We understand that this process is as much for us as it is for him. People like you and Melissa are such perfect examples of the good in the world, and you've restore our faith in humanity. I am so glad we did not just give up and give in to the pressure people put on us to euthanize him.
Sophie and I so very much hope that the constant level of tension in our house goes away after Finn has been with you. I know you understand that it is so hard on us, and is most certainly not good for Finnegan either.
We have SUCH AN AMAZING feeling and vibe from you!
Finnegan at The P.A.R.C.
Finn has now completed his one month stay with us. I would first like to remind people that there is no quick fix to behaviour related issues, such as those that Finn exhibits. There is a cocktail of past learned behaviour, along with current sources, combined, that have simply left him very misunderstood. Not unlike many of the members here, Finn requires a firm but fair pack leader.
What makes Finn's case unique is that his owners, themselves, live with some physical challenges. Even more reason why he must take a follower role in the relationship. Due to the circumstances of Finn's adoption, and some very questionable direction/advice, things escalated and he started showing frustrated, pent up, protective and dominant behaviour. On top of this, he was also dealing with being very overweight.
While here, The Pack determined very quickly that Finn is not aggressive, but he'd react when faced with certain situations. Providing him with constant supervision, and a set of clear rules, boundaries and limitations was key in helping Finn regain a more balanced state. Once this was achieved, it was just a matter of keeping him in that state.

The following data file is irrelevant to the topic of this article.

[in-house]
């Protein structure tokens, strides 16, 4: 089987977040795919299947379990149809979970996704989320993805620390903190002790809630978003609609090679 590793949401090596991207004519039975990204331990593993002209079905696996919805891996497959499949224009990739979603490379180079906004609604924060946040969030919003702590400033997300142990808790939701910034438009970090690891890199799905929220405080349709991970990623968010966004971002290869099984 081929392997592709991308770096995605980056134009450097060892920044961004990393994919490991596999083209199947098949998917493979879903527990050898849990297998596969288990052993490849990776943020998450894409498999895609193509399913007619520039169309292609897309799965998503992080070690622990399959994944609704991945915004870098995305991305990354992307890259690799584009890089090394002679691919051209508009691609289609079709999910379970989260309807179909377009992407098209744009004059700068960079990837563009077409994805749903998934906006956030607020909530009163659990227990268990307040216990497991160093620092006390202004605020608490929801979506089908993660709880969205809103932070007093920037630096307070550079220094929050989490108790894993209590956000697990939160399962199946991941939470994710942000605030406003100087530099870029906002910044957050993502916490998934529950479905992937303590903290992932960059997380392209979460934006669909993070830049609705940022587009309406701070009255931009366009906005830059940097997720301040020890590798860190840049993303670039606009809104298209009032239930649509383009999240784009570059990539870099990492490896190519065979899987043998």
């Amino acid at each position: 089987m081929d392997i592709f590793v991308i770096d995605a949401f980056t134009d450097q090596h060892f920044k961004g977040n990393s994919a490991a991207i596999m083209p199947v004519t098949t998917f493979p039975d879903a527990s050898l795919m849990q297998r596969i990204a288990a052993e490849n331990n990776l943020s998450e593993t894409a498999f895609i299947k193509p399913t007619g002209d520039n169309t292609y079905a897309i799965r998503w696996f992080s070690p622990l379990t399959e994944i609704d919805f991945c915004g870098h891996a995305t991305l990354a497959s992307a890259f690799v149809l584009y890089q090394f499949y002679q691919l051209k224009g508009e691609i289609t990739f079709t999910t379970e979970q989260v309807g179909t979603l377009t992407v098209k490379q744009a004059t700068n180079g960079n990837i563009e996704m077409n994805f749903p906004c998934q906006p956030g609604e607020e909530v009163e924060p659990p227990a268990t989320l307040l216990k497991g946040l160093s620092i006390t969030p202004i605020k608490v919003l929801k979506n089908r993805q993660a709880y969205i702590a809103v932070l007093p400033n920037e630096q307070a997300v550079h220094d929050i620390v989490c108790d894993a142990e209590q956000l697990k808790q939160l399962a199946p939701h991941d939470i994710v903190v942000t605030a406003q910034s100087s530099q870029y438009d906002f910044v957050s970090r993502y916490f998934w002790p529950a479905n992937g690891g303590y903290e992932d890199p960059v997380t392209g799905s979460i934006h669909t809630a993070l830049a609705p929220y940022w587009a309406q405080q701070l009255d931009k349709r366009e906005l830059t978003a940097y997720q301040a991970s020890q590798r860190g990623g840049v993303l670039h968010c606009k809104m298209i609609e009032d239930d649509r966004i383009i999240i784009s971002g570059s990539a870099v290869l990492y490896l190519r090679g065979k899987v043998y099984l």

After meeting with his owners and clearing up all the confusion, Finns owners understand where much of the behaviour stems from. They take home with them, a clearer sense of some of the habits they have developed which ultimately led to Finn's behaviours-- unlimited treats that satisfied their own feelings of guilt; inconsistency in their roles, and a lack of confidence and leadership.
Continued success and overall rehabilitation will ultimately depend on their progress in establishing leadership, regaining trust and respect, and staying consistent with rituals and routines. They must apply a whole new way of being with him.
They have also learned how to use tools, such as a muzzle, in a positive way-- to empower them and take the necessary steps to rebuild their confidence.
Finnegan clearly showed us that he's capable of living day to day without exhibiting any intense behaviour. Putting in the work, being patient and understanding that it's a process to keep him balanced, will be key as well. We have extended our help and support to Finn's owners for continued training and follow ups to ensure they stay on the path of leadership.
It is our hope that you all understand that these are the realities of many of the cases we work with here, and why it's important we understand the true meaning of outcomes like this. Many owners live with these issues behind closed doors, and have their dogs euthanized when they feel there is no hope or help.